Figures of the bathing women, "fashioned" from the environment element become a part of nature and actually seem to merge with it, dilute and vanish. Borrowing this method of Cezanne's art, Picasso quotes him from the point of geometric interpretation of form but at the same time goes beyond the limits of this technique, as if creating bonds between plane and space and making the figures conventional.
16 July steve from USA wrote: 'Breathtaking as everything he's ever done. Rich vibrant colors and sharp visceral angles. Picasso is a master'
28 June Nikolai from Switzerland wrote: 'The painting is certainly impressive, to say the least. But what has always struck me as curious is that none of Picasso's other works from this period are anywhere near as accomplished as this painting. It is a well known fact that at one time it was a common practice in teaching painting, for the master to repaint areas of the student's work. In the case of this painting, I cannot help but wonder how much of it might have actually been painted by Picasso's father.'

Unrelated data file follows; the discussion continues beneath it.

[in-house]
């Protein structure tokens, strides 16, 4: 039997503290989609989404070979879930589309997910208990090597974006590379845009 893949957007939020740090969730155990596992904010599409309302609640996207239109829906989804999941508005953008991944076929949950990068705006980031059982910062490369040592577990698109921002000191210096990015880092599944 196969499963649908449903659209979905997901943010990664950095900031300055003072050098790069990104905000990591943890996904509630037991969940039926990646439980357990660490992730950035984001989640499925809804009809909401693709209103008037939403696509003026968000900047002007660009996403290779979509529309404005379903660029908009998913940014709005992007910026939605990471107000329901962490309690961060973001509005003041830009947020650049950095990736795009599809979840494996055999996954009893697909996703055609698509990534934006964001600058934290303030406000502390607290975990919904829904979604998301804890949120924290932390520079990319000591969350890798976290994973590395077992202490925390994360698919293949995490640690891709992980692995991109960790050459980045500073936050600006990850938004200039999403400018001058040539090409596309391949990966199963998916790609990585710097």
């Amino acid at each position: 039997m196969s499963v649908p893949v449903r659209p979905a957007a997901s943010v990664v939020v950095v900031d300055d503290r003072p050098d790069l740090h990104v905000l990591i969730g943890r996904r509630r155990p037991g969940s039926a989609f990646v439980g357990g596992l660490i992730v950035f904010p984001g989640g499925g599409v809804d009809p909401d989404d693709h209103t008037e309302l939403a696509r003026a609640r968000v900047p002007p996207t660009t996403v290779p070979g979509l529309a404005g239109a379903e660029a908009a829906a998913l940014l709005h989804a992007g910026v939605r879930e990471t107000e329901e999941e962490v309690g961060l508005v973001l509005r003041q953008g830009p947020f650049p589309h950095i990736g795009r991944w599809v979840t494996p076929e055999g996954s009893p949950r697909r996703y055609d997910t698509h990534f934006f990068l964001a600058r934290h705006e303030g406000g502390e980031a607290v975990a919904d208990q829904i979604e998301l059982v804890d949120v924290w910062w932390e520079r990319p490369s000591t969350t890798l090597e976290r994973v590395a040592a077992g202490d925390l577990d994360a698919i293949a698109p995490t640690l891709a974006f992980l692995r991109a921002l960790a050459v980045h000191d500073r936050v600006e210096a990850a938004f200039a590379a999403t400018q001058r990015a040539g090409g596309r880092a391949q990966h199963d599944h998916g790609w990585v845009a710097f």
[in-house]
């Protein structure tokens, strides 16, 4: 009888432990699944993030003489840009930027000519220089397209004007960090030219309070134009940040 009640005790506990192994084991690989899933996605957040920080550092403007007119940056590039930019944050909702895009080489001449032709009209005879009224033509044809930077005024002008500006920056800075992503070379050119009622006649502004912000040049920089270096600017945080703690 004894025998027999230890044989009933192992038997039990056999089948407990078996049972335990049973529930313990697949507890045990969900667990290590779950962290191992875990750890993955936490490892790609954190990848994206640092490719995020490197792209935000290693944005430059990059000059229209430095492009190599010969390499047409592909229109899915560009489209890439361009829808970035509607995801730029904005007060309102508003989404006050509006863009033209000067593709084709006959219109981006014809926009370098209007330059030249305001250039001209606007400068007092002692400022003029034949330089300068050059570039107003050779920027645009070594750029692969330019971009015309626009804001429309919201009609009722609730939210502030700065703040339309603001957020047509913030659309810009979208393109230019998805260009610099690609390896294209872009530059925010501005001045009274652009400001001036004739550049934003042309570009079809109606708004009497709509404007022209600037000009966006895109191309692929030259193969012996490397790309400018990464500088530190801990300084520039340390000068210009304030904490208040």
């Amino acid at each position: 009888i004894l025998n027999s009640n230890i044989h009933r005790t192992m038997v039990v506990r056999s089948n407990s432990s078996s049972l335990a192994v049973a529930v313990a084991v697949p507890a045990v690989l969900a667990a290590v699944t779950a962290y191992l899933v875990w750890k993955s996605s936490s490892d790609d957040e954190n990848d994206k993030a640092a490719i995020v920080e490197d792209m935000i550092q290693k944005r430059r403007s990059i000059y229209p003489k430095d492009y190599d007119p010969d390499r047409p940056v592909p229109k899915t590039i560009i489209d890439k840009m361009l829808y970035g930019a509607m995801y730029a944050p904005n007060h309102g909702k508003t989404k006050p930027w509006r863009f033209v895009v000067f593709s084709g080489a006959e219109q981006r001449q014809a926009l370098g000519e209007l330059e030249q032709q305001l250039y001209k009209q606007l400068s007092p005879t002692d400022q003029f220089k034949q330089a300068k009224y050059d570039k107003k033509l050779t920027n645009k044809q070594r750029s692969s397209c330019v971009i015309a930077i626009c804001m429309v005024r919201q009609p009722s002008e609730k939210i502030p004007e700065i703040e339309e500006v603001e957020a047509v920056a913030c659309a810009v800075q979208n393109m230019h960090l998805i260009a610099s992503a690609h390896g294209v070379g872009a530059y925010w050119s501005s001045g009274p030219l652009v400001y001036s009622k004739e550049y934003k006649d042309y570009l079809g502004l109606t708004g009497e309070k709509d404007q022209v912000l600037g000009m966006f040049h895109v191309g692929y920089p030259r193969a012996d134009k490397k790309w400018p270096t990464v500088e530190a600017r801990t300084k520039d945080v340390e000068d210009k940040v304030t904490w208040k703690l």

14 June Ricardo Lapin from Switzerland wrote: 'How much perversion to treat a couple as if they were an object (a model, "muse", etc.) and be indifferent to painting their suffering over and over again, for years without doing anything to help her.'
24 May byats wurnt from Switzerland wrote: 'I think, when dealing with an abstract piece, one must take an approach similar to reading.
On the right, I can see buildings, a staple of modern life.
Warm colours, may indicate heat?
There's a curtain on the left harlequin.
Now we just have to make sense of it.'
15 May Wong Tsz Hang from Switzerland wrote: 'The drawings are confusing, there are many colours mixed together and don't know what it is. And it looks unusual.'
23 April Santiago from San Diego wrote: 'Did Picasso ever draw some daises white and yellow on a window sill?'
30 March Cassandra from Scandinavia wrote: 'This in intruiguing, I am researching this painting for a school project.'
25 March Cosma from Germany wrote: ':) Look at this great picture and smile. GO PAINTIG NOT WAR'
24 February Vic from Melbourne wrote: 'Can't believe Picasso made a sculpture of Ye himself'
12 February Alan from Rochester wrote: 'Anybody know in what museum or collection HEAD OF A WOMAN WITH BLUE HAT RED RIBBON
(Tête de femme au chapeau bleu a ruban rouge), 1939 is located?'
10 February Micheal Scott from Rochester wrote: 'This says a lot about our society.'
24 January Per Hansen from Hawley, PA wrote: 'French to English translation is incorrect for painting labeled "Man leans hands across has table", 1916.
Correct translation: Man with hands crossed leaning on a table'